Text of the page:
Creon Is a Tragic Hero Essay

Creon Is a Tragic Hero Essay

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The Hero, Creon
Aristotle once said, regarding his principles that a certain character is a tragic hero, "A man cannot become a hero until he can see the root of his own downfall." This quotation is an accurate statement regarding the actions between Creon in the beginning of the play, and at the end once he has lost his family. A tragic hero is defined as a character of noble stature, the hero is imperfect allowing the audience to relate to him, as well as the hero’s downfall is caused by his own fate, leading to the punishment exceeding the crime and the character’s realization leading to the fall. The audience experiences a catharsis at the end of the play, which allows the audience feel that society is “right” again. All six of these requirements of a tragic hero are present with the character, Creon, and it presents to readers that Creon is a tragic hero.
Creon was recently appointed the King of Thebes, or the highest nobility position in the country of Thebes. Not only was he made King by the fates that followed Eteocles and Polynices, but he was born into the ruling family of Thebes. Creon’s parent, Menoeceus, was the offspring of the founder of Thebes. It was in his blood to eventually rule Thebes. In the play, an example of how Creon demonstrated his authoritative power is when he is talking with his son, Haemon, “But whoever steps out of line, violates the laws, or presumes to hand out orders to his superiors, he’ll win no praise from me. But that man the city places in authority, his orders must be obeyed, large and small, right and wrong,” this is Creon’s way of saying that he will have authority over the people, whether they agree with him or not (Sophocles, 746-751). Creon also demonstrates his noble charac...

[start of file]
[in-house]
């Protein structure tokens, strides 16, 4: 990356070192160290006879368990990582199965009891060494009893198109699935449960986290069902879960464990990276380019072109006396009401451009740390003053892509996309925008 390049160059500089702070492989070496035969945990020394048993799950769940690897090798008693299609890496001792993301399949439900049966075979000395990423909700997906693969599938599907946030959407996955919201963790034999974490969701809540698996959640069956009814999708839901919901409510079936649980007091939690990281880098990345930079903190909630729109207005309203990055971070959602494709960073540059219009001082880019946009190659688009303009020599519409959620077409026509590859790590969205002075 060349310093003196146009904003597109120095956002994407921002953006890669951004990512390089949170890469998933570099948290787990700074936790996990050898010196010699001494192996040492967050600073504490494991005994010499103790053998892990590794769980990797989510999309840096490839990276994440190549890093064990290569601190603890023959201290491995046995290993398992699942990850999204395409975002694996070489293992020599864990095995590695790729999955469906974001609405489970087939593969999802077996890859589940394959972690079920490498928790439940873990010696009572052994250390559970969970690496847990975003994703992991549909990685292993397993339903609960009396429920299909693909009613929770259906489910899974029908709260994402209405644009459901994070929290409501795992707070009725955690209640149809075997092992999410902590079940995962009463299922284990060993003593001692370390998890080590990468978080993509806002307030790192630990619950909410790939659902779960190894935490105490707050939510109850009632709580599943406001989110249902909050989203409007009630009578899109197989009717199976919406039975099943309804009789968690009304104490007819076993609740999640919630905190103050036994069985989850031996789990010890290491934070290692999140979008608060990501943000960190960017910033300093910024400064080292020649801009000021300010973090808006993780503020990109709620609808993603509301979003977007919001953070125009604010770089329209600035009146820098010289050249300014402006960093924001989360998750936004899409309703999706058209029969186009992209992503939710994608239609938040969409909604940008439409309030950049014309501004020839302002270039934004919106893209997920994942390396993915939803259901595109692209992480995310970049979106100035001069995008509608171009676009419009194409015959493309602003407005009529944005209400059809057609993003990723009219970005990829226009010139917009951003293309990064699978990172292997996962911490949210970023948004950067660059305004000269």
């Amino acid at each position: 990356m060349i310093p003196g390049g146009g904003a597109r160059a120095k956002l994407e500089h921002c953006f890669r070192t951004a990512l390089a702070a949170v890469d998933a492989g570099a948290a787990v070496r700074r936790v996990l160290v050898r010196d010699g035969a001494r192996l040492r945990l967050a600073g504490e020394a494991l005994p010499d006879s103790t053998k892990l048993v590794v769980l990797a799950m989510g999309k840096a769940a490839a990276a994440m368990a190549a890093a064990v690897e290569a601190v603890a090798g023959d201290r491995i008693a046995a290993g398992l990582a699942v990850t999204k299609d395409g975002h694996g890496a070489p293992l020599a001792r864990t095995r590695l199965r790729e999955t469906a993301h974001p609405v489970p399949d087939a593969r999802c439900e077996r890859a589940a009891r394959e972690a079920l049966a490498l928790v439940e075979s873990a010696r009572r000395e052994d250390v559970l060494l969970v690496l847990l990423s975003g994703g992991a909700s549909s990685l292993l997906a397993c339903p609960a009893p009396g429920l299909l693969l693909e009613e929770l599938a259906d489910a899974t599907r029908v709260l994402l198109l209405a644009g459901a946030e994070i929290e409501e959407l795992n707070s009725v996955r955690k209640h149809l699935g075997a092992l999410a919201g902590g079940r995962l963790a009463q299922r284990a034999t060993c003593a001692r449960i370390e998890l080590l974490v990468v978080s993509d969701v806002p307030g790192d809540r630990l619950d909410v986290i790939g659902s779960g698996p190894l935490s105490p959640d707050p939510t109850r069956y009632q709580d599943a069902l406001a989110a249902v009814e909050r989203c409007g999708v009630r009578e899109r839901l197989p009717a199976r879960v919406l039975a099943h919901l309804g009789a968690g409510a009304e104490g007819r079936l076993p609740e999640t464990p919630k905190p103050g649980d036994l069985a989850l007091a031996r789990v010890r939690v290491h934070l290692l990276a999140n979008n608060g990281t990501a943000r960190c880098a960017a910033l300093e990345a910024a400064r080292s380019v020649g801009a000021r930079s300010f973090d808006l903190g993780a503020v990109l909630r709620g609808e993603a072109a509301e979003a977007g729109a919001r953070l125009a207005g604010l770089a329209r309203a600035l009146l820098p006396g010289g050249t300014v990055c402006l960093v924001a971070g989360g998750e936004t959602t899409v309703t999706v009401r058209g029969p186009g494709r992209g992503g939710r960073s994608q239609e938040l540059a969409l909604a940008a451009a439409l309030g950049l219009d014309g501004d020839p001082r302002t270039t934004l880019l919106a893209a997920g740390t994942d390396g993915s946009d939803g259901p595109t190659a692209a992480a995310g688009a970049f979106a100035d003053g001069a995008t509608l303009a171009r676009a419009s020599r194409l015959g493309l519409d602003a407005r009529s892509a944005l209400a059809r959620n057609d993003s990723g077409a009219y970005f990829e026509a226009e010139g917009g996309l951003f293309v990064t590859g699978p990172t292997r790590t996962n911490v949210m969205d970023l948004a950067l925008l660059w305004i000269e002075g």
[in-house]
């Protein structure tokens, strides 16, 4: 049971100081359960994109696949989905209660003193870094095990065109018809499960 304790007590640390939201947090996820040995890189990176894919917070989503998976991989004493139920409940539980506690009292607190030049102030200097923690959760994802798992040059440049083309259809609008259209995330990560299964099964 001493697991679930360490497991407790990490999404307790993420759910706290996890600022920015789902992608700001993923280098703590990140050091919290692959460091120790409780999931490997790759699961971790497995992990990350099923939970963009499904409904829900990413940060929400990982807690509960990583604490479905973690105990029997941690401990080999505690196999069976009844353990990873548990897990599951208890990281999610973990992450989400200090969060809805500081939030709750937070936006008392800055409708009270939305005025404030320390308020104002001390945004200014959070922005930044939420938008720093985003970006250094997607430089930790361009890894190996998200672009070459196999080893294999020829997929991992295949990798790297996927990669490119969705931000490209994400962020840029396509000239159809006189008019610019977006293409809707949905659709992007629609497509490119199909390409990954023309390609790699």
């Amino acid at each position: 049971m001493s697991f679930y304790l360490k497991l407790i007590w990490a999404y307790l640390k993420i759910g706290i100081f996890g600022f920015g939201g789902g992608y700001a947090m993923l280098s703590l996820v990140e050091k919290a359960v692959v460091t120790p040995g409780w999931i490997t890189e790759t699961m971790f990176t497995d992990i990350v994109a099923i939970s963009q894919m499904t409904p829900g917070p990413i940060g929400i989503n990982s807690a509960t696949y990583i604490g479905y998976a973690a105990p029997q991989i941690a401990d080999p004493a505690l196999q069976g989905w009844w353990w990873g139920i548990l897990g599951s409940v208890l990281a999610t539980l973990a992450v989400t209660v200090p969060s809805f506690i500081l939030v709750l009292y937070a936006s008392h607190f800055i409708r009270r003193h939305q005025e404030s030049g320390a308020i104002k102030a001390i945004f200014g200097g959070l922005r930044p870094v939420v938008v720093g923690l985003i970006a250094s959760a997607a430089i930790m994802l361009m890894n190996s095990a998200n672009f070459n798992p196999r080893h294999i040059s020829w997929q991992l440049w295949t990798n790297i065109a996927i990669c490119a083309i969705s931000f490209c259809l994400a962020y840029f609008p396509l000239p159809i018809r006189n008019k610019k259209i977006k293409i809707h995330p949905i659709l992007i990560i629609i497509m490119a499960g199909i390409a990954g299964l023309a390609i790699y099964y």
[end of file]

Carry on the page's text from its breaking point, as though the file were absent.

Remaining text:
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... character of noble stature, the hero is imperfect allowing the audience to relate to him, as well as the hero’s downfall is caused by his own fate, leading to the punishment exceeding the crime and the character’s realization leading to the fall. The audience experiences a catharsis at the end of the play, which allows the audience feel that society is “right” again. All of the examples were proved true by multiple examples, along with quotations by Creon himself, and the people who were forced to obey to. Sophocles decides to leave Creon alive at the end of the play, Antigone, because it was part of his punishment to realize the loss to himself that he has created. Also, in hopes of reminding him of the respect of people that he could have had agreeing with him, than having nobody that would be there for him. Creon’s actions turned himself into a tragic hero.

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